With the use of catalytic aeration, M+P, part of the Optima Group, is able to reduce the duration of the aeration phase in isolators by more than 50%. The aeration phase is the most time-consuming process in the decontamination of isolators used for pharmaceutical filling.
Decontamination of isolators with hydrogen peroxide vapour (HPV) takes place in three process steps, beginning with the conditioning of the temperature and humidity. This is followed by the sterilisation phase, in which an HPV fog kills any viable microbes. Even in low concentrations, HPV can be detrimental to pharmaceutical products, so the final phase involves aeration with fresh air.
Without the use of catalytic aeration, and depending on the allowable residual concentrations (usually <1ppm – 10ppb, but dependent on the product), the average time required for aeration is between three and 12 hours. Using catalytic aeration, the aeration phase can be shortened by more than 50%.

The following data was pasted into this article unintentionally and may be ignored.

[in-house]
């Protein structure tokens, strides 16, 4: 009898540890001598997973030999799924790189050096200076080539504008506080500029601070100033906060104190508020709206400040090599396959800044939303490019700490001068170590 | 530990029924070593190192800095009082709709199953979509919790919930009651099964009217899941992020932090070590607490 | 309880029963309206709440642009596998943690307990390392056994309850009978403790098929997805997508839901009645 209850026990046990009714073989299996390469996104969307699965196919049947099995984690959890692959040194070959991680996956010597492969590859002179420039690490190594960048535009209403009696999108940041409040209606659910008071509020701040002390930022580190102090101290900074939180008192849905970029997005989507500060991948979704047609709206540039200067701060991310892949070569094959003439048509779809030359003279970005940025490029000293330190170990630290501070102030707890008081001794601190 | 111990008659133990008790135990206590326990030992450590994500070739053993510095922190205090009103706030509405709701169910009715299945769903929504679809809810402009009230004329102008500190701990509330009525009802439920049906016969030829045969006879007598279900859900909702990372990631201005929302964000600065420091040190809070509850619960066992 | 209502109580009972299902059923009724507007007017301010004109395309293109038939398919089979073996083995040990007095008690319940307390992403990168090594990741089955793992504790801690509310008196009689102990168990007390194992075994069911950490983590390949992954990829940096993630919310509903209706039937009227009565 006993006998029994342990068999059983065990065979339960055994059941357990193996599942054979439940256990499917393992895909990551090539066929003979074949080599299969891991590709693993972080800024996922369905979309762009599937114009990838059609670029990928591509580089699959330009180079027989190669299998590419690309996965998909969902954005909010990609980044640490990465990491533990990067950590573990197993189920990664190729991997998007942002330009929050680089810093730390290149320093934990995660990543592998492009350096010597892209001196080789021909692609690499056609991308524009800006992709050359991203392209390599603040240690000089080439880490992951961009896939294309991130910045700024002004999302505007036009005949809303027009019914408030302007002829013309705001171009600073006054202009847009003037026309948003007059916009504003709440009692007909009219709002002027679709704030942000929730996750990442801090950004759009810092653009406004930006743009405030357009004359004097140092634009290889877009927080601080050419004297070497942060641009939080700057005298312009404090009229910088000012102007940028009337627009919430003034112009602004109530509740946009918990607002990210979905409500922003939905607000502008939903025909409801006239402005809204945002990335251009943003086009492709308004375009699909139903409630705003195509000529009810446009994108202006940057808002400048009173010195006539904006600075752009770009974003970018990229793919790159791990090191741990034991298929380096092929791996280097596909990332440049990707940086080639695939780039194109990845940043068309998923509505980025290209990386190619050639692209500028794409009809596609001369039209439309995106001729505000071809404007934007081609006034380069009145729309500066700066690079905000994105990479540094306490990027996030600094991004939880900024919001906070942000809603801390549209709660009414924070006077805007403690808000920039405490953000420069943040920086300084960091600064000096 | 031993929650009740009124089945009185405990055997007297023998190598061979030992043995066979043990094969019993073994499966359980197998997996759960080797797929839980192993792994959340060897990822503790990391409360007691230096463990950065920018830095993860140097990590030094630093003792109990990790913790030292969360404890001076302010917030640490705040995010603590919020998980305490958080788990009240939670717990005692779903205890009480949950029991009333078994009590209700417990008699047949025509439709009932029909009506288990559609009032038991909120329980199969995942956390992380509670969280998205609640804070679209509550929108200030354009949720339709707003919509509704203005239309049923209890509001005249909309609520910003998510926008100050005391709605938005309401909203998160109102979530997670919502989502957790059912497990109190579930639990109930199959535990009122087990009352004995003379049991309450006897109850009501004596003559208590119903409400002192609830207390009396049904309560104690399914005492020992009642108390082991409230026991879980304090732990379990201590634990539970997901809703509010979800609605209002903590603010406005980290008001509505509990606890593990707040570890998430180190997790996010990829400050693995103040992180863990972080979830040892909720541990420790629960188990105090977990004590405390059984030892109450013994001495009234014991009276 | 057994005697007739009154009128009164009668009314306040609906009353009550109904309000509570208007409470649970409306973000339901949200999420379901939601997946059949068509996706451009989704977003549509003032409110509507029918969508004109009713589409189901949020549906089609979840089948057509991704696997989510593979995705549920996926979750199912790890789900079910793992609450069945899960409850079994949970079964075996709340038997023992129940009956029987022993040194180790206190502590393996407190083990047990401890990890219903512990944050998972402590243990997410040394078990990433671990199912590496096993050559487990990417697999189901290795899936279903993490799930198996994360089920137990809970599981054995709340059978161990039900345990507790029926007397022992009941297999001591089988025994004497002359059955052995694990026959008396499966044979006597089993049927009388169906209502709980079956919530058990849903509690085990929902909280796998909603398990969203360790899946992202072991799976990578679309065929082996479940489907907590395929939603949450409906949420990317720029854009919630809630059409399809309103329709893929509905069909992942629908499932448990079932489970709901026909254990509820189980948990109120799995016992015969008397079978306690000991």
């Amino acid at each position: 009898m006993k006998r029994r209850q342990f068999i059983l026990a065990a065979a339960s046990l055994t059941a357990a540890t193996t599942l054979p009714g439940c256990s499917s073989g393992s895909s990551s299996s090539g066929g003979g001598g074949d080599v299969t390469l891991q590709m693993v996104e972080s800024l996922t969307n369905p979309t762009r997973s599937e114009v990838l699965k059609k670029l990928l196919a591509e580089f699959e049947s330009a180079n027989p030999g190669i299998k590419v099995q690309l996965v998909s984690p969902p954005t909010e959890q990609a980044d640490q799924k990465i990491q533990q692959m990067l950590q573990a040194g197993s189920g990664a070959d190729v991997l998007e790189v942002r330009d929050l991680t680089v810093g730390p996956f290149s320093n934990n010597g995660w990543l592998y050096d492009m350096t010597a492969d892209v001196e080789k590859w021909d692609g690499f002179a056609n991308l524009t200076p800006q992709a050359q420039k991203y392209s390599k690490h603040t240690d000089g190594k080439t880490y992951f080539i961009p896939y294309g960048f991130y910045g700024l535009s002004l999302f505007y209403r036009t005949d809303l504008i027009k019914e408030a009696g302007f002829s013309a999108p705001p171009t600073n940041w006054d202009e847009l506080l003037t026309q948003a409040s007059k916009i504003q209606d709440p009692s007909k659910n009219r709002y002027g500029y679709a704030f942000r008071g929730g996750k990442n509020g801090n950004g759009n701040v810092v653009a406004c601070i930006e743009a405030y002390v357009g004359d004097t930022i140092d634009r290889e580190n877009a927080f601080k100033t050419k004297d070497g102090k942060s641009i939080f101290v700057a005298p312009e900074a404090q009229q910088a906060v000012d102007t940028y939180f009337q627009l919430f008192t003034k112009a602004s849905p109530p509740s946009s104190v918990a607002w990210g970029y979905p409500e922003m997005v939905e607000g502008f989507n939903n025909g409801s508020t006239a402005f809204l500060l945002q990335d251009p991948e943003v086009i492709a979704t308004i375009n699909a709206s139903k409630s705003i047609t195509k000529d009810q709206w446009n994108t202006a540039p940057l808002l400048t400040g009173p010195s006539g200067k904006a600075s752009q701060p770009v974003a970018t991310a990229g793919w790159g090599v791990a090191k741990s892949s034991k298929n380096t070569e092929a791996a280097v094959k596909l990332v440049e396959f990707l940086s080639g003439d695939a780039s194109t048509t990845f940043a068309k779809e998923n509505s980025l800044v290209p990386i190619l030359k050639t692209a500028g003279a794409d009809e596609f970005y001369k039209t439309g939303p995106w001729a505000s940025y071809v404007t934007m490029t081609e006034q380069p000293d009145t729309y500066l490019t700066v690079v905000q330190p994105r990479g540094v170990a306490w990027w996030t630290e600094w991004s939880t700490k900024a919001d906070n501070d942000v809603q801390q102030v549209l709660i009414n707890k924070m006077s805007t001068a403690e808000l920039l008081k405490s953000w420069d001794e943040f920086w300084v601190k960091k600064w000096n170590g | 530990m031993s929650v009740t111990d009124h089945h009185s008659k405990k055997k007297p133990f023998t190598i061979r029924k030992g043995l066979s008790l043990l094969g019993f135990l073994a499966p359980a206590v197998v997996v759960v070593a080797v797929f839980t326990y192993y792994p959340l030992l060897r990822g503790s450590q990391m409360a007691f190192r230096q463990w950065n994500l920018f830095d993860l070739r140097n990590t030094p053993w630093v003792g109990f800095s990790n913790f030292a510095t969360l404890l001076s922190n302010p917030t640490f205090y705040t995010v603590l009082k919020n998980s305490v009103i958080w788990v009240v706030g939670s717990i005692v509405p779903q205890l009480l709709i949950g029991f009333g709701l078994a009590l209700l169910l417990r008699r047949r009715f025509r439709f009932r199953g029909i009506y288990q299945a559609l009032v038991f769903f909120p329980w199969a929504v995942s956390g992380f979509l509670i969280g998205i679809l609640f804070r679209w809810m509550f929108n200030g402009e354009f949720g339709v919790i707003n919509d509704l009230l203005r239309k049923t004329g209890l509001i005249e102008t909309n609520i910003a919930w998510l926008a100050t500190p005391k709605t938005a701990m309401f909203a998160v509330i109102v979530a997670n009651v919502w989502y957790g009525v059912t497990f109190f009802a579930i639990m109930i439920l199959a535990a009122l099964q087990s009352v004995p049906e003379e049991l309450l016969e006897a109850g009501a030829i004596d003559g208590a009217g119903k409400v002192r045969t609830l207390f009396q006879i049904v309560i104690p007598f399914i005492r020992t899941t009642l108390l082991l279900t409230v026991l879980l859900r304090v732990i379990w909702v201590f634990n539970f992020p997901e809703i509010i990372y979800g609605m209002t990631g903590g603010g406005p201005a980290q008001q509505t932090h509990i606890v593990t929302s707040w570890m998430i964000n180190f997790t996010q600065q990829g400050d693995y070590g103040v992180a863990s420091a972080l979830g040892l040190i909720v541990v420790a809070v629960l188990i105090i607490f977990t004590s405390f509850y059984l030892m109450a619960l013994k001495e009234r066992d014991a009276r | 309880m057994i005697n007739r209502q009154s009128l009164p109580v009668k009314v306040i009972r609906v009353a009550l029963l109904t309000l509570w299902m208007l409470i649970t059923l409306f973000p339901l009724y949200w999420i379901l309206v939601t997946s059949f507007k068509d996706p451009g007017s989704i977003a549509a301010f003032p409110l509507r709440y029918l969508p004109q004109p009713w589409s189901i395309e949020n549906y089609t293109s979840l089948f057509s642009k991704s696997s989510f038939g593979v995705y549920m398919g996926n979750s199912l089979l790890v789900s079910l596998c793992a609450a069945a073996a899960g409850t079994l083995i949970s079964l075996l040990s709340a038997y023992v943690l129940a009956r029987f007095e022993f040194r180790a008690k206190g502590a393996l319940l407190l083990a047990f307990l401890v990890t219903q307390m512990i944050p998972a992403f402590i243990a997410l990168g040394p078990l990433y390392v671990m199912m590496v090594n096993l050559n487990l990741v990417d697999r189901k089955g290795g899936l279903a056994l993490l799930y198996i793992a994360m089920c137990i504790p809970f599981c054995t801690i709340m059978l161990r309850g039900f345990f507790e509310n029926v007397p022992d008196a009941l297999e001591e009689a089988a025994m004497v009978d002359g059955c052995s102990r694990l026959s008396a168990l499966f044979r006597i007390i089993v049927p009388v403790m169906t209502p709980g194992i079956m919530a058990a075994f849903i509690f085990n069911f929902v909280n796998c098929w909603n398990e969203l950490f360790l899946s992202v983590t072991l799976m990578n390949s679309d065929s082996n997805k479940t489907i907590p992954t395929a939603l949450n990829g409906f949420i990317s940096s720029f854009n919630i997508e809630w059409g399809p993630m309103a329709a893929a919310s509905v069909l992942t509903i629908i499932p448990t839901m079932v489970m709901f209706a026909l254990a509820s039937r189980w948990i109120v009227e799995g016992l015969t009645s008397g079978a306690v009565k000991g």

The construction and decontamination process of M+P isolators allows the use of catalytic aeration. The microbial kill-rate of the HPV during decontamination is not influenced by the catalytic converter. The time advantage of catalytic aeration is of particular benefit; the smaller the residual concentration to be achieved, the better the efficiency. A further advantage is that the catalytic converters are also effective during the production phase.
The company says that HPV diffuses into plastic parts during the HPV phase and adsorbs over time. Even after the aeration phase and during production, an increase in the residual H2O2 concentration can occur. This increase in concentration is only slowly flushed out with time.
The catalytic aeration employed by M+P is effective during the production phase and prevents increases in residual H2O2 concentration.
A pilot project at a pharmaceutical company is being used to demonstrate catalytic aeration in practice.